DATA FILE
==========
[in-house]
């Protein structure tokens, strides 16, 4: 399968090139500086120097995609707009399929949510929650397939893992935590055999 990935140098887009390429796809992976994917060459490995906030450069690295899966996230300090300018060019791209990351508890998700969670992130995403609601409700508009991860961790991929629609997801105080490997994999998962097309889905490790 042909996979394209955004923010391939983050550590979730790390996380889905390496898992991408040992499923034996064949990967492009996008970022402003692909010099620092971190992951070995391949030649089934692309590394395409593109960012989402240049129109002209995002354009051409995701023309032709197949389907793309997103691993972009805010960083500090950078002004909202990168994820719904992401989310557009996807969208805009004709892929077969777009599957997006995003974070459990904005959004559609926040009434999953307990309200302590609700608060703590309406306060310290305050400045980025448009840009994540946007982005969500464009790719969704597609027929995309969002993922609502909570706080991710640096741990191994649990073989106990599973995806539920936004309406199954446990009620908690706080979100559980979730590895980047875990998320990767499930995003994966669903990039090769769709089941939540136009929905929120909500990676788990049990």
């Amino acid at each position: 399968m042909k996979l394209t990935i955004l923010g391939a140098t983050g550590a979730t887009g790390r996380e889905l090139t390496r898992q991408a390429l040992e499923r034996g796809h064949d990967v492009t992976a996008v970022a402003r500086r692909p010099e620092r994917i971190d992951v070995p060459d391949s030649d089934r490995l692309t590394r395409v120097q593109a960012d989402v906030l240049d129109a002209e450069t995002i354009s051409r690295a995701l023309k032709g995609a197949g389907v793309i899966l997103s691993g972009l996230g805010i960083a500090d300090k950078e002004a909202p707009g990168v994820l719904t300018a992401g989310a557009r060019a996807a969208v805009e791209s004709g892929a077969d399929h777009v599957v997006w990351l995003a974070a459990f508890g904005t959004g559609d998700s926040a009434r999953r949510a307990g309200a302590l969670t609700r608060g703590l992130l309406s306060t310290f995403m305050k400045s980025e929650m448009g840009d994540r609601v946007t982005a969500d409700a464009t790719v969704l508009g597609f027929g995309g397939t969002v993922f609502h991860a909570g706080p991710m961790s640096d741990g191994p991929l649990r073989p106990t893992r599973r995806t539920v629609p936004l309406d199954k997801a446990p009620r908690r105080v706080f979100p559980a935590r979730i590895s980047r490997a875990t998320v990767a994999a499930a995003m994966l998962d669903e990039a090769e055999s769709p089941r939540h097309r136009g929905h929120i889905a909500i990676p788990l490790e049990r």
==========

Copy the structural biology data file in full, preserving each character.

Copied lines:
[in-house]
């Protein structure tokens, strides 16, 4: 399968090139500086120097995609707009399929949510929650397939893992935590055999 990935140098887009390429796809992976994917060459490995906030450069690295899966996230300090300018060019791209990351508890998700969670992130995403609601409700508009991860961790991929629609997801105080490997994999998962097309889905490790 042909996979394209955004923010391939983050550590979730790390996380889905390496898992991408040992499923034996064949990967492009996008970022402003692909010099620092971190992951070995391949030649089934692309590394395409593109960012989402240049129109002209995002354009051409995701023309032709197949389907793309997103691993972009805010960083500090950078002004909202990168994820719904992401989310557009996807969208805009004709892929077969777009599957997006995003974070459990904005959004559609926040009434999953307990309200302590609700608060703590309406306060310290305050400045980025448009840009994540946007982005969500464009790719969704597609027929995309969002993922609502909570706080991710640096741990191994649990073989106990599973995806539920936004309406199954446990009620908690706080979100559980979730590895980047875990998320990767499930995003994966669903990039090769769709089941939540136009929905929120909500990676788990049990």
């Amino acid at each position: 399968m042909k996979l394209t990935i955004l923010g391939a140098t983050g550590a979730t887009g790390r996380e889905l090139t390496r898992q991408a390429l040992e499923r034996g796809h064949d990967v492009t992976a996008v970022a402003r500086r692909p010099e620092r994917i971190d992951v070995p060459d391949s030649d089934r490995l692309t590394r395409v120097q593109a960012d989402v906030l240049d129109a002209e450069t995002i354009s051409r690295a995701l023309k032709g995609a197949g389907v793309i899966l997103s691993g972009l996230g805010i960083a500090d300090k950078e002004a909202p707009g990168v994820l719904t300018a992401g989310a557009r060019a996807a969208v805009e791209s004709g892929a077969d399929h777009v599957v997006w990351l995003a974070a459990f508890g904005t959004g559609d998700s926040a009434r999953r949510a307990g309200a302590l969670t609700r608060g703590l992130l309406s306060t310290f995403m305050k400045s980025e929650m448009g840009d994540r609601v946007t982005a969500d409700a464009t790719v969704l508009g597609f027929g995309g397939t969002v993922f609502h991860a909570g706080p991710m961790s640096d741990g191994p991929l649990r073989p106990t893992r599973r995806t539920v629609p936004l309406d199954k997801a446990p009620r908690r105080v706080f979100p559980a935590r979730i590895s980047r490997a875990t998320v990767a994999a499930a995003m994966l998962d669903e990039a090769e055999s769709p089941r939540h097309r136009g929905h929120i889905a909500i990676p788990l490790e049990r």